The plot in Art of Murder: FBI Confidential is definitely intriguing all the way through. The story does not give away what it is really about for a long time and has various unexpected twists and turns. It also does not leave any loose ends as unfortunately sometimes happens in a murder mystery. Despite the gruesome premise of the murders and some lingering dark atmosphere, the game does not wallow in brutal images or excessive gore. There are not many deaths later in the game, and Nicole's life is rarely threatened, even though she is unafraid of getting herself into trouble when needed. As such, the story often plays out more like an Agatha Christie who-done-it mystery than a killer-on-the-loose thriller movie. Also, Nicole's dialogs and comments do not shy away from large doses of wit and humor. Her character works well to become the player's companion in the game. However, at times the heroine is seen acting too cool and collected, even in tense situations. The player's attachment to her character may have benefited if the game is to include more glimpses into her life beyond the work with the FBI—indeed, her resume included in the game manual makes for an intriguing side story.

Although more photorealistic in its presentation, pre-rendered graphics with a fixed perspective are growing progressively out of fashion in favor of real-time 3D graphics. Fortunately, this style has not become a dead art yet. The pre-rendered backgrounds in this game are the best of the breed, with every nook and cranny nearly giving an impression of tangibility. The richly animated lights, animals, and machines help to bring each scene to life. The 3D character models, unfortunately, do not. While decent looking, their animations are sparse. Even seeing a character walk on screen is a rare event. Thankfully, at least Nicole does not have any problem with mobility. Some characters occasionally gesture during speech, but such animations are too few and too awkward to change the overall impression. By contrast, in the cut scenes, the characters are properly animated.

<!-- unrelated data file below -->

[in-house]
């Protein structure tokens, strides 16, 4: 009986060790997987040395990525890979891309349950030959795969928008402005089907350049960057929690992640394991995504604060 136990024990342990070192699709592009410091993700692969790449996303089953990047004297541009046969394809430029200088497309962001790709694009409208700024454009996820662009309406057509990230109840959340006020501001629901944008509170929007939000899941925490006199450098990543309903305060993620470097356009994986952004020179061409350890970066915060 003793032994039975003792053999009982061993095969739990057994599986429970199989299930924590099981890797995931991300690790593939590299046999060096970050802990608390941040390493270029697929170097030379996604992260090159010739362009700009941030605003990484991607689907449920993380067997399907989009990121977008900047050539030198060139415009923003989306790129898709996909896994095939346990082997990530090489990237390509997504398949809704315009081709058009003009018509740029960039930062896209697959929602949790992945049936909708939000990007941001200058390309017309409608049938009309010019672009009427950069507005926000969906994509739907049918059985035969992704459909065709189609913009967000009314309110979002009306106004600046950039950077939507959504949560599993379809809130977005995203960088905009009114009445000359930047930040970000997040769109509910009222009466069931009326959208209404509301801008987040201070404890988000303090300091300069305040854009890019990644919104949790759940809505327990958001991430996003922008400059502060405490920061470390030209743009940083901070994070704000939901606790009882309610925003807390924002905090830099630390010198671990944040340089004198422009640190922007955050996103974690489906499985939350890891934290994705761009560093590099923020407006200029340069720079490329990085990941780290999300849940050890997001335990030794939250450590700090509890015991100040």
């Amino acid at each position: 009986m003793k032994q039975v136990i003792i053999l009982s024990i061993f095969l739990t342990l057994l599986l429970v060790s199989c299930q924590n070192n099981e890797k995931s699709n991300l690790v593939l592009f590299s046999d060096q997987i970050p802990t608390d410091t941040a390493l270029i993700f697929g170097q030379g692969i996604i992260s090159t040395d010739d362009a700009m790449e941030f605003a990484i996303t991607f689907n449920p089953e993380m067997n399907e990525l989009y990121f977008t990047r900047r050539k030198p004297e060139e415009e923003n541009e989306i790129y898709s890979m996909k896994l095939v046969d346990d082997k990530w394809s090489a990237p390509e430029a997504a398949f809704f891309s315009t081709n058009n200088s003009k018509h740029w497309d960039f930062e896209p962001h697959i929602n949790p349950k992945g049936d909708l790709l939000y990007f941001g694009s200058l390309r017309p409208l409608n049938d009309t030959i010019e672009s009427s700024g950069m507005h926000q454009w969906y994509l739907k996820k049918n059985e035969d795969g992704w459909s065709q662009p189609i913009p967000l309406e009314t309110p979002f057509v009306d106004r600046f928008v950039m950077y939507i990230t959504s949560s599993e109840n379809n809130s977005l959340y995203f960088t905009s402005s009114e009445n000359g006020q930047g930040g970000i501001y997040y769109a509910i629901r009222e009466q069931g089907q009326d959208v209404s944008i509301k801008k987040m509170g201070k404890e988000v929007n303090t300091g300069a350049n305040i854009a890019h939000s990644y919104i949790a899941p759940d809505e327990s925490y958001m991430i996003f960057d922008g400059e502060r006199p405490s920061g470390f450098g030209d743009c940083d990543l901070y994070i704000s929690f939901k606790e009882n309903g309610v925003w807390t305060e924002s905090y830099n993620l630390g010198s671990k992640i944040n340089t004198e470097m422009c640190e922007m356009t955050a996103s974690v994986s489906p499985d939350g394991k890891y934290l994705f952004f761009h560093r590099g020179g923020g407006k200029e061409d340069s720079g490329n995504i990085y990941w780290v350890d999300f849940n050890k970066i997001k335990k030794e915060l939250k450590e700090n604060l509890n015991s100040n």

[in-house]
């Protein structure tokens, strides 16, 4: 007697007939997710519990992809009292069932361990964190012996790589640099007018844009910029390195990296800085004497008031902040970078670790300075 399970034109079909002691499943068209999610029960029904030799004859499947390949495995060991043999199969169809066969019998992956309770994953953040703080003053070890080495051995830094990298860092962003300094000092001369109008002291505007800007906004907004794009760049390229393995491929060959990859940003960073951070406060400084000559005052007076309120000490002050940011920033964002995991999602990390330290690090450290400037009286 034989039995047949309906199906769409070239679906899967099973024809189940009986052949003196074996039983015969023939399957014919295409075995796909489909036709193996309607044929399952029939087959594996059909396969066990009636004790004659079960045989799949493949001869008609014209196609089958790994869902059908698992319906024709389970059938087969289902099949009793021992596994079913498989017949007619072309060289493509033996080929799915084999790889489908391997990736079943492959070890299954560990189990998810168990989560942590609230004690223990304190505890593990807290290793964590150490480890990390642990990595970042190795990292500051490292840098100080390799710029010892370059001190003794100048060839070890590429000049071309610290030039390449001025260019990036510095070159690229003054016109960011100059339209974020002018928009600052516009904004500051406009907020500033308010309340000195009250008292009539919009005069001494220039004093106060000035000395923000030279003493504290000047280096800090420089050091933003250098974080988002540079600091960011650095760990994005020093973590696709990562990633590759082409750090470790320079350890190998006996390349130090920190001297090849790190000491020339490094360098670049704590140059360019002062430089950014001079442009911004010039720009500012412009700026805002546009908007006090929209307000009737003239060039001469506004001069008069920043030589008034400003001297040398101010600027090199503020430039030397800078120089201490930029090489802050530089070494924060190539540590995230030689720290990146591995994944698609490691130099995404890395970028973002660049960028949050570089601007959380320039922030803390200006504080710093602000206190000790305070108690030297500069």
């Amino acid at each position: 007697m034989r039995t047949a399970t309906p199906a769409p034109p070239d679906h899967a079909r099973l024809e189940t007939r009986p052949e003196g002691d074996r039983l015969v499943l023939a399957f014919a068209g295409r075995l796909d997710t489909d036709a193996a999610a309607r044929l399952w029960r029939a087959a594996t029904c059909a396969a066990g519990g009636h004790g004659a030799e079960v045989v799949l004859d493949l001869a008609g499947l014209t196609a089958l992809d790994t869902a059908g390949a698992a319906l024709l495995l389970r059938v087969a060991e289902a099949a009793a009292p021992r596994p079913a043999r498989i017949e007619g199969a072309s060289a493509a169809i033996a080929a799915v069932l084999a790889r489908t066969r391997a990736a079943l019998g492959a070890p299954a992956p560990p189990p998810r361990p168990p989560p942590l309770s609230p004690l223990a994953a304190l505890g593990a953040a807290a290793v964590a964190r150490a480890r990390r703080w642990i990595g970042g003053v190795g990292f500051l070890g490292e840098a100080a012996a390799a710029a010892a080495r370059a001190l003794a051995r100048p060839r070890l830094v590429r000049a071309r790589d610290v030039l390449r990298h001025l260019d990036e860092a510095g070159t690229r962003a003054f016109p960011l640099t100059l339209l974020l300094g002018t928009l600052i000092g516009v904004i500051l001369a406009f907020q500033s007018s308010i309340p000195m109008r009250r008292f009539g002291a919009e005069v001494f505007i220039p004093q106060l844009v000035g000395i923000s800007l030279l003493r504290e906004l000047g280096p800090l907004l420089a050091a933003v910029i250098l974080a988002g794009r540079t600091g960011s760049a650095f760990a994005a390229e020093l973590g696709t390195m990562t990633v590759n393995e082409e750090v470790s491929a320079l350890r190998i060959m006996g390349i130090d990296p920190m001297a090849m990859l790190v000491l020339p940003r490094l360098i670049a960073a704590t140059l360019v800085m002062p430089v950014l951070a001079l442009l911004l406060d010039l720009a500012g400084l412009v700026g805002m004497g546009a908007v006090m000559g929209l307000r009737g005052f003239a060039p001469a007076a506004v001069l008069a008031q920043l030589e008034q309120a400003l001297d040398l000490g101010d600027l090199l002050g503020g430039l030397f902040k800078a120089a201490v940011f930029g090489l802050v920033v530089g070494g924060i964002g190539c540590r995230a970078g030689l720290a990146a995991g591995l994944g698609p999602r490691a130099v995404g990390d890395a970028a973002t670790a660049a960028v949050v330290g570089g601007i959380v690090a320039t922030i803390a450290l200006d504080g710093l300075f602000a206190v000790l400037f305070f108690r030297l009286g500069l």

The instrumental musical score in the game is mostly location dependent. The tune changes accordingly in order to enhance the suspense in a tense setting, to add an esoteric depth to a seemingly casual location, or to give vibes of an ancient, exotic culture when visiting a foreign land. I especially like how there are subtle touches of a chorus in the background of some themes.

The English localization of Art of Murder: FBI Confidential is far from perfect. The voice actors are convincing in their roles and usually make up for the occasional unnaturalness of the translated dialog. There are, however, moments where it feels like important bits of a conversation or the original meaning of some descriptions have been lost in the translation. For example, at a point far in the game, the heroine alludes laconically to smears of blood left somewhere on the roof. Only the most imaginative player will connect this part of dialog to an event in the game's introductory cut scene. This connection will become apparent only later in the game.

The interface in this game is very simple. When hovering over a hotspot, the context sensitive cursor shows a small symbol of an eye (examine), a hand (use/take), or both at once to indicate the available actions which the player can choose by clicking the left or right mouse button appropriately. This system proves to be misleading sometimes, however: clicking over many objects provokes no actions or comments from the heroine, even when the symbols suggest otherwise. It is a shame, since most of Nicole's comments are well written and the game may feel richer if more of them have been included. There is also an unfortunate tendency for Nicole to have less and less interesting comments to say about the objects in her surroundings the further the game progresses.

Throughout the game, Nicole moves about New York visiting and revisiting many times various places connected to the case. However, the order in which she follows her investigation is strictly determined by the story development. The player cannot drive to anywhere except to the specific location where Nicole knows she is the most urgently needed. Actually, being limited in exploration to a single building or neighborhood at a time can be a blessing sometimes. This allows the player to better focus on analyzing every possible idea, including those that are not so obvious at first, when it is known for certain that the player has not forgotten about doing something in some other locations.